Over the past 20 years, paramilitary groups have started to grow and spread out of the regular armed forces in Russia and this trend is accelerating, according to the UK Ministry of Defence.
“This ‘paramilitarization’ has accelerated considerably since Russia’s invasion of Ukraine and is particularly prominent in the Crimean peninsula,” according to a recent intelligence analysis.
“The leader of Russian-occupied Crimea, Sergei Aksionov, helped establish several local units that are often said to be linked to Cossack traditions,” the ministry said, referring to militant communities based, among other things, on the territory of present-day Ukraine.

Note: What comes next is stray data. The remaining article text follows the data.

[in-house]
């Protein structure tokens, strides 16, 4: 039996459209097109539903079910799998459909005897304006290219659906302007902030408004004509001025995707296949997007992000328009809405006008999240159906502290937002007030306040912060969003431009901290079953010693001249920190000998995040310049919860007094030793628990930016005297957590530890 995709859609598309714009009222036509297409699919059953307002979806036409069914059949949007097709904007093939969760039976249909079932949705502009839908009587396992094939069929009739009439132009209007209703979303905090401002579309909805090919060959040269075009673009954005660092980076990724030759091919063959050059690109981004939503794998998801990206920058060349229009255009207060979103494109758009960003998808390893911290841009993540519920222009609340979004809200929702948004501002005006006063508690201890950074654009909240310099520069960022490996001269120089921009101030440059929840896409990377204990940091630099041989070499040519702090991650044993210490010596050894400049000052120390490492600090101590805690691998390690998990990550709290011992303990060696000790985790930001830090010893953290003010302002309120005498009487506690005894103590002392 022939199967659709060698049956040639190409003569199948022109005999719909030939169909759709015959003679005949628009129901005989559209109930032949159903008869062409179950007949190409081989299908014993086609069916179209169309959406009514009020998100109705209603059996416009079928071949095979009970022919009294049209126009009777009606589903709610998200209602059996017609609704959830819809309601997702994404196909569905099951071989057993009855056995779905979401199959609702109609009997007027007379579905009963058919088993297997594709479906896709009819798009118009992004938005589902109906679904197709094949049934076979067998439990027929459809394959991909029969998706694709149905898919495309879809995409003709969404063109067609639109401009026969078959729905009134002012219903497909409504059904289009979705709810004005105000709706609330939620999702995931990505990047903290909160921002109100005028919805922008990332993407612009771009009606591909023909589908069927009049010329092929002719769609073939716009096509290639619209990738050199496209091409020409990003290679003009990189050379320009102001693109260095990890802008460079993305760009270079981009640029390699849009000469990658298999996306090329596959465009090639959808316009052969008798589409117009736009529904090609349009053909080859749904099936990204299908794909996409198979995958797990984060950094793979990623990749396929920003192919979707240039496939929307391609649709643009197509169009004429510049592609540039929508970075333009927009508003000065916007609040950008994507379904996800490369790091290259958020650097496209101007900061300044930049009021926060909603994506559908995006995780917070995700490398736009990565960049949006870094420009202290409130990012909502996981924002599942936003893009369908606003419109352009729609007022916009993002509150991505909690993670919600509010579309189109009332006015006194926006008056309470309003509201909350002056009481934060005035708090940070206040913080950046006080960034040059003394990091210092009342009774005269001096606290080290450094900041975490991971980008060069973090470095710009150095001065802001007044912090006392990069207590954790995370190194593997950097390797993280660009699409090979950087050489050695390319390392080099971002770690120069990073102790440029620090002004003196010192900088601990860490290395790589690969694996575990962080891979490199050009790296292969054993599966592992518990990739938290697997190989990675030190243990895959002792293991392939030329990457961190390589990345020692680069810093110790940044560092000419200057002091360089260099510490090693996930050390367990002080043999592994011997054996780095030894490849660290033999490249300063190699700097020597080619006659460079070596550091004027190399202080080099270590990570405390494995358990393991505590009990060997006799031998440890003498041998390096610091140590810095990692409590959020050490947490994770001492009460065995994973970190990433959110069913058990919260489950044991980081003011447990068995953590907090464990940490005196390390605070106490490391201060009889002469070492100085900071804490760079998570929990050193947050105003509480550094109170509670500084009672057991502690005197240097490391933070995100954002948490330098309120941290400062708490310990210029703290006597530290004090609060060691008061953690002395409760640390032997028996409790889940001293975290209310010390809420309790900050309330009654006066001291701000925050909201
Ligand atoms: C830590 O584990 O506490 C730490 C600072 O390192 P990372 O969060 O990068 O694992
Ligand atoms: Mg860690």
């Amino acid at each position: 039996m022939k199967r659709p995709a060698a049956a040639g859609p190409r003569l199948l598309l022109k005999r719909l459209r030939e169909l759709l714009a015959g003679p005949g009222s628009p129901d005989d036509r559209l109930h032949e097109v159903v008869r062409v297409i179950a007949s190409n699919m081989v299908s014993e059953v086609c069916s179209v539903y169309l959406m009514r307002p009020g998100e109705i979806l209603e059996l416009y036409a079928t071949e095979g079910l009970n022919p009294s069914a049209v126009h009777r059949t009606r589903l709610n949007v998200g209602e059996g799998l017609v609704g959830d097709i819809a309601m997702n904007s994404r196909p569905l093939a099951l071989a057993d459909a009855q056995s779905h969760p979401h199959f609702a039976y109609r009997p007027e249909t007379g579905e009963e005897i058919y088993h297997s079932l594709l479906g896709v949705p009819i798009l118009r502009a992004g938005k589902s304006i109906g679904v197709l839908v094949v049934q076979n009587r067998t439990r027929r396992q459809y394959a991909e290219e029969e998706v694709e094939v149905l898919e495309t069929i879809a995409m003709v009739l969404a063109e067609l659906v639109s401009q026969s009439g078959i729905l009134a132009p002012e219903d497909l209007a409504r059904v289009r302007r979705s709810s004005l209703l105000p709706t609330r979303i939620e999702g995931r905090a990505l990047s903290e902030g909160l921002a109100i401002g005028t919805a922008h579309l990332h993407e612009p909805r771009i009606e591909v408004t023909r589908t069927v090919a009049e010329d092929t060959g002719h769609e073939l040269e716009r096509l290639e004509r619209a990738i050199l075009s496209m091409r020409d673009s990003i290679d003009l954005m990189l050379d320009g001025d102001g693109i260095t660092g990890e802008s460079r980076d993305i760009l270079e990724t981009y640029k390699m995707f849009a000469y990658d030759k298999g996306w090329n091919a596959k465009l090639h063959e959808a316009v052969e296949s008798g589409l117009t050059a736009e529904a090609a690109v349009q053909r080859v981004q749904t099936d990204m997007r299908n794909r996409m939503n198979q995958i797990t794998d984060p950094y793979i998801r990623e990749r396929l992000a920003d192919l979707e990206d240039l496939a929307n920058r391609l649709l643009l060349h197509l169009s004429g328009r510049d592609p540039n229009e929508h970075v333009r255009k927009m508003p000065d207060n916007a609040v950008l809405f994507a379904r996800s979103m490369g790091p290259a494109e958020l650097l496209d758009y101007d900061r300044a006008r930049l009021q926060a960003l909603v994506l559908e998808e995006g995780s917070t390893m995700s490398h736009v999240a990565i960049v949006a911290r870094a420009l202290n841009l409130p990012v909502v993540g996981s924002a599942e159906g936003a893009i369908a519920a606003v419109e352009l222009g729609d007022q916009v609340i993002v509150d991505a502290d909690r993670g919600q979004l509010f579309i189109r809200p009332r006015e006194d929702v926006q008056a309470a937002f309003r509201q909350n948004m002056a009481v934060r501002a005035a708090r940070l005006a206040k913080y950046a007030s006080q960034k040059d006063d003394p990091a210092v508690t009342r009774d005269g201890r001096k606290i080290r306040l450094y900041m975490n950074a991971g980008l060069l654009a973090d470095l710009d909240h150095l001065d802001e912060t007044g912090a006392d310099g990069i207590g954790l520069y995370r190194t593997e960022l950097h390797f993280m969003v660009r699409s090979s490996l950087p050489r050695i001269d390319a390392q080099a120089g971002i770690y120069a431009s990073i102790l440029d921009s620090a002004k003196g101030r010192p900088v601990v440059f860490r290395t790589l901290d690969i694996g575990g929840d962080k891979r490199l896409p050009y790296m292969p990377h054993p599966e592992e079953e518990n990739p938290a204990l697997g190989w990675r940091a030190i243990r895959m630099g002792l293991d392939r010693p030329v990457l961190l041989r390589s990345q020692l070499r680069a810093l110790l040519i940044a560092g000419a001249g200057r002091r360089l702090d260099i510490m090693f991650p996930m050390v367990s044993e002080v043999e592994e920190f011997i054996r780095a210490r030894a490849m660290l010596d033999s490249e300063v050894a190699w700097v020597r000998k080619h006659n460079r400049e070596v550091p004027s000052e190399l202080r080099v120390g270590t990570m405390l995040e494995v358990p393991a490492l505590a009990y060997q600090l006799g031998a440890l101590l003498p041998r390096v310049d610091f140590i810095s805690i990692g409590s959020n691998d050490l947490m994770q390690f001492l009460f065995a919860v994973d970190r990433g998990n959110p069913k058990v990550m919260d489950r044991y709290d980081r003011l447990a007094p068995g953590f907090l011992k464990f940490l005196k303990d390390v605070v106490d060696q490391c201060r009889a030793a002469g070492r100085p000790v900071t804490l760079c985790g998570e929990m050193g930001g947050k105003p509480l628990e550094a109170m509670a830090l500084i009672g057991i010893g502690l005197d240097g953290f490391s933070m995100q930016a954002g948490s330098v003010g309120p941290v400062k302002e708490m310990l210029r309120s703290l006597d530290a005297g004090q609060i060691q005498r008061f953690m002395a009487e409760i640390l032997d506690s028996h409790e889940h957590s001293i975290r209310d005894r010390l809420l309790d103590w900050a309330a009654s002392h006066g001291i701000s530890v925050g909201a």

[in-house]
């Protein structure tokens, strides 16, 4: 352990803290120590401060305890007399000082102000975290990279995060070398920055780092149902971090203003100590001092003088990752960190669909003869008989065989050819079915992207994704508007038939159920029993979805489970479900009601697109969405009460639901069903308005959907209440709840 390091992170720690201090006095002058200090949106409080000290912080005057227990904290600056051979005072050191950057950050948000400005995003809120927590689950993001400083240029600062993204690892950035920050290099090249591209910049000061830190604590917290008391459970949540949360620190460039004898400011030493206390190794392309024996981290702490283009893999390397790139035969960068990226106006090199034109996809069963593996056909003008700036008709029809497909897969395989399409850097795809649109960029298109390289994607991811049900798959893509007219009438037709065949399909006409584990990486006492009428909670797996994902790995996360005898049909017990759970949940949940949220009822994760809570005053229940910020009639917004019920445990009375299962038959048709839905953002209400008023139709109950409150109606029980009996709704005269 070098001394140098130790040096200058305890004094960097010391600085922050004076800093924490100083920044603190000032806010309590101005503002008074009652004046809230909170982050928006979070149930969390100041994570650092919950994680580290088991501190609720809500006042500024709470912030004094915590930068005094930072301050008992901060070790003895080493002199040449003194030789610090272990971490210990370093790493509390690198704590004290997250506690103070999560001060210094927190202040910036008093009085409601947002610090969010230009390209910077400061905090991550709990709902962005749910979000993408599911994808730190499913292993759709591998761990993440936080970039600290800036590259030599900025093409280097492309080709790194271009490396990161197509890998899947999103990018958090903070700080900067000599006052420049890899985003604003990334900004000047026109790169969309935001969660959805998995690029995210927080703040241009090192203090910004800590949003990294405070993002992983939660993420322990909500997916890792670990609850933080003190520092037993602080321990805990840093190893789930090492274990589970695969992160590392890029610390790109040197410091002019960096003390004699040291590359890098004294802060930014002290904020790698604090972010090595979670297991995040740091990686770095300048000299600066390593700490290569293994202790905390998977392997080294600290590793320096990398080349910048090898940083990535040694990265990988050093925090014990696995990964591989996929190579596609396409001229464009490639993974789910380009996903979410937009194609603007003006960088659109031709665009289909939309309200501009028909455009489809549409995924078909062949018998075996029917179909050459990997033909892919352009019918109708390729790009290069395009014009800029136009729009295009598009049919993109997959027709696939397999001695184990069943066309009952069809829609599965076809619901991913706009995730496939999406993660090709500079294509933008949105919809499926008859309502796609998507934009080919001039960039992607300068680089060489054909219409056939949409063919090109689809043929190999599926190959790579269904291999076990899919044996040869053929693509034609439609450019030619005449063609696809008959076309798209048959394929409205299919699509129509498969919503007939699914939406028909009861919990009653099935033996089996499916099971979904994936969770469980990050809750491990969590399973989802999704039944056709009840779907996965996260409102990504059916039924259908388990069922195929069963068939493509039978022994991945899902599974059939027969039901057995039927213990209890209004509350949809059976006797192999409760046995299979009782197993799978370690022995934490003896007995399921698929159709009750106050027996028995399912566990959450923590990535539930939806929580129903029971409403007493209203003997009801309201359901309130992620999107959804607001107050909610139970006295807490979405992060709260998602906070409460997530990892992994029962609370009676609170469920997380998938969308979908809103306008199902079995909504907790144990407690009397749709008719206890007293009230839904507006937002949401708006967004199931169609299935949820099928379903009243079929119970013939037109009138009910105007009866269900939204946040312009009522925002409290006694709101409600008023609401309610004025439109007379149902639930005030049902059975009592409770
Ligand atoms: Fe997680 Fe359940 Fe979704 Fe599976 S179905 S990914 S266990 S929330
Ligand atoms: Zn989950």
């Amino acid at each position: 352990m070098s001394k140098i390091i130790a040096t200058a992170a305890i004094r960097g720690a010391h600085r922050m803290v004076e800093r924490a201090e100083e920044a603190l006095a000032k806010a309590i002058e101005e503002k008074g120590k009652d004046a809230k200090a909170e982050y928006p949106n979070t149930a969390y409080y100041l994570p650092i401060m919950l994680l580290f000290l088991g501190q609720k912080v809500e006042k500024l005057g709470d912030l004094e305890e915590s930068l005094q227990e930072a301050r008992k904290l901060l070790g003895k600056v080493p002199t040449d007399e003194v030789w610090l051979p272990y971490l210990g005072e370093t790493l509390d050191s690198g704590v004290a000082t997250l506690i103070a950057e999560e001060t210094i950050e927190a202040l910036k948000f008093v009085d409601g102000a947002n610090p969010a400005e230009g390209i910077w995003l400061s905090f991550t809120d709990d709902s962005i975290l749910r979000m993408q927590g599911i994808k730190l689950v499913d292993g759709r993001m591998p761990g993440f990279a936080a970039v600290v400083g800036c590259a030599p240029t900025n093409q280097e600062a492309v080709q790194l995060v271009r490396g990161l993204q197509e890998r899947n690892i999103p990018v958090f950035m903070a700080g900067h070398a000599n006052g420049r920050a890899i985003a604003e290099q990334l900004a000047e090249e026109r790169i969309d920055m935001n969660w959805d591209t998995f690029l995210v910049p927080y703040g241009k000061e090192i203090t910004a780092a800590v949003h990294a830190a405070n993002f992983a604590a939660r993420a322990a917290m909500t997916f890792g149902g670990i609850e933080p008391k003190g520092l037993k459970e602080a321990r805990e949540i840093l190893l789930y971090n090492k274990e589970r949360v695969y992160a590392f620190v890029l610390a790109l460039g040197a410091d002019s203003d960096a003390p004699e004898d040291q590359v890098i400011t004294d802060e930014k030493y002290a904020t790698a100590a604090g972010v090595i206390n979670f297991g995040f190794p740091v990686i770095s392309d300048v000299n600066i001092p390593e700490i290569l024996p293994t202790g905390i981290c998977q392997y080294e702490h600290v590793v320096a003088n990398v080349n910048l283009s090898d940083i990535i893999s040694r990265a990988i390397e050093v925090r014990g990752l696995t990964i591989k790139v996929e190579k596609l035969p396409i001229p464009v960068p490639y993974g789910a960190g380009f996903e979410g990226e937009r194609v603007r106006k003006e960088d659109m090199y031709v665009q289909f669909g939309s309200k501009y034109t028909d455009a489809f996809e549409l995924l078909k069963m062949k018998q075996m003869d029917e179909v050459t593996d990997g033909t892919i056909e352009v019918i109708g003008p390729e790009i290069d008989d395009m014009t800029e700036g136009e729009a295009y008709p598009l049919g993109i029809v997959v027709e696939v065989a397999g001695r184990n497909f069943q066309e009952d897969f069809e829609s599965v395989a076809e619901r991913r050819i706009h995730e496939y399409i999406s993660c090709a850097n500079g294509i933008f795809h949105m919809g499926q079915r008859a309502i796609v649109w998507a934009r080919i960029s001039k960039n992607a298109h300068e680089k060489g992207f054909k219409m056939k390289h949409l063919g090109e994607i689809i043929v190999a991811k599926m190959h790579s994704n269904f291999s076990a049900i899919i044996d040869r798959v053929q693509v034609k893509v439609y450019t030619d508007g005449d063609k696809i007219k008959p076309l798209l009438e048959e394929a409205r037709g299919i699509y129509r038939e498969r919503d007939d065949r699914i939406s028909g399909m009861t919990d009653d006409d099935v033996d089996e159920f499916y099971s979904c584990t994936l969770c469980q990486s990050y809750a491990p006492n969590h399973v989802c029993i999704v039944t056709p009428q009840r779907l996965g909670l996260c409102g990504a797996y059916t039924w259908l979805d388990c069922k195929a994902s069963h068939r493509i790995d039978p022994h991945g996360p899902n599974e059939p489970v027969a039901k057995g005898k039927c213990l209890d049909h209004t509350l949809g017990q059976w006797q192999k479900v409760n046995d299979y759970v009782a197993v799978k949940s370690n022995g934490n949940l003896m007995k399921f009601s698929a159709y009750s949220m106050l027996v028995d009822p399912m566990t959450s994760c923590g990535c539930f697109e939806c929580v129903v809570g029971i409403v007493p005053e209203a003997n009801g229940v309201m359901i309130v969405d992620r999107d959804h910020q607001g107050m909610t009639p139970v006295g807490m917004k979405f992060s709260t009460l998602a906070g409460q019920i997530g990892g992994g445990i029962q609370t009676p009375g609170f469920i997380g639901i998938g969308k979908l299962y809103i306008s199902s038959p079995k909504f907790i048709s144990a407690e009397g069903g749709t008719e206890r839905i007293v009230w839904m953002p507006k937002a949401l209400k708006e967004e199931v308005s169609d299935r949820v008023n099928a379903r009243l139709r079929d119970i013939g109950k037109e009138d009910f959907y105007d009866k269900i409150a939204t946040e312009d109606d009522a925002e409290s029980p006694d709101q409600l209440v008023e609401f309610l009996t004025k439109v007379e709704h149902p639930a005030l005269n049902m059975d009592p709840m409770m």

“Most of them have been given the semi-official status of reserve units of the regular army. It is likely that Aksionov wants to show great patriotism in recruiting fighters, but he is also worried of the regular army’s ability to defend the peninsula,” the summary reads.
The ministry notes that the main element of the Russian crew “is currently mainly deployed outside the peninsula and has suffered heavy losses”.
Source: The Delfi